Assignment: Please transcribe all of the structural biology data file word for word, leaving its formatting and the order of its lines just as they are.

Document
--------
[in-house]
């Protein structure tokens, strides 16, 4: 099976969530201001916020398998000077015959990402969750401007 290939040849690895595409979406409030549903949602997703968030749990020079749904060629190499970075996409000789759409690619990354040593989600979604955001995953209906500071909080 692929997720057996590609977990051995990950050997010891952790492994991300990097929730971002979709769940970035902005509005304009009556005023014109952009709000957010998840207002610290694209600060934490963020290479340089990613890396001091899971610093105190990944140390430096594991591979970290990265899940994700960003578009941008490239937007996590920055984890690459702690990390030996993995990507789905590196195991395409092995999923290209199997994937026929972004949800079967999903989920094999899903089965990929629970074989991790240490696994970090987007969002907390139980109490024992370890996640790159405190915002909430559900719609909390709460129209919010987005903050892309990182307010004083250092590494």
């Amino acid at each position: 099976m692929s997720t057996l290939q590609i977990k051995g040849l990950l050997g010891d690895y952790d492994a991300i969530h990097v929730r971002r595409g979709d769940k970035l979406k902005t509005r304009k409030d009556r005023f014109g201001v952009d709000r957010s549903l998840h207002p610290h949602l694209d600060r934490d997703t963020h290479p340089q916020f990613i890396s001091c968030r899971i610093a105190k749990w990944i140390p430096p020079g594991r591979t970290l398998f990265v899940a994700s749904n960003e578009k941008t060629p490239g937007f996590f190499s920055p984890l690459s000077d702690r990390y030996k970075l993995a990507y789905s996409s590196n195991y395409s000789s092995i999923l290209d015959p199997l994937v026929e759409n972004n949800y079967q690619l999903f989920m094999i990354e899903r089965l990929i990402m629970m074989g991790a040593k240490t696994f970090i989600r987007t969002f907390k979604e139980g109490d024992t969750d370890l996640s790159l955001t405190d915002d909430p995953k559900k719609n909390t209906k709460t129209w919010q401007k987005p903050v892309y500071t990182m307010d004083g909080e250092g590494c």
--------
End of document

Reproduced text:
[in-house]
């Protein structure tokens, strides 16, 4: 099976969530201001916020398998000077015959990402969750401007 290939040849690895595409979406409030549903949602997703968030749990020079749904060629190499970075996409000789759409690619990354040593989600979604955001995953209906500071909080 692929997720057996590609977990051995990950050997010891952790492994991300990097929730971002979709769940970035902005509005304009009556005023014109952009709000957010998840207002610290694209600060934490963020290479340089990613890396001091899971610093105190990944140390430096594991591979970290990265899940994700960003578009941008490239937007996590920055984890690459702690990390030996993995990507789905590196195991395409092995999923290209199997994937026929972004949800079967999903989920094999899903089965990929629970074989991790240490696994970090987007969002907390139980109490024992370890996640790159405190915002909430559900719609909390709460129209919010987005903050892309990182307010004083250092590494």
């Amino acid at each position: 099976m692929s997720t057996l290939q590609i977990k051995g040849l990950l050997g010891d690895y952790d492994a991300i969530h990097v929730r971002r595409g979709d769940k970035l979406k902005t509005r304009k409030d009556r005023f014109g201001v952009d709000r957010s549903l998840h207002p610290h949602l694209d600060r934490d997703t963020h290479p340089q916020f990613i890396s001091c968030r899971i610093a105190k749990w990944i140390p430096p020079g594991r591979t970290l398998f990265v899940a994700s749904n960003e578009k941008t060629p490239g937007f996590f190499s920055p984890l690459s000077d702690r990390y030996k970075l993995a990507y789905s996409s590196n195991y395409s000789s092995i999923l290209d015959p199997l994937v026929e759409n972004n949800y079967q690619l999903f989920m094999i990354e899903r089965l990929i990402m629970m074989g991790a040593k240490t696994f970090i989600r987007t969002f907390k979604e139980g109490d024992t969750d370890l996640s790159l955001t405190d915002d909430p995953k559900k719609n909390t209906k709460t129209w919010q401007k987005p903050v892309y500071t990182m307010d004083g909080e250092g590494c």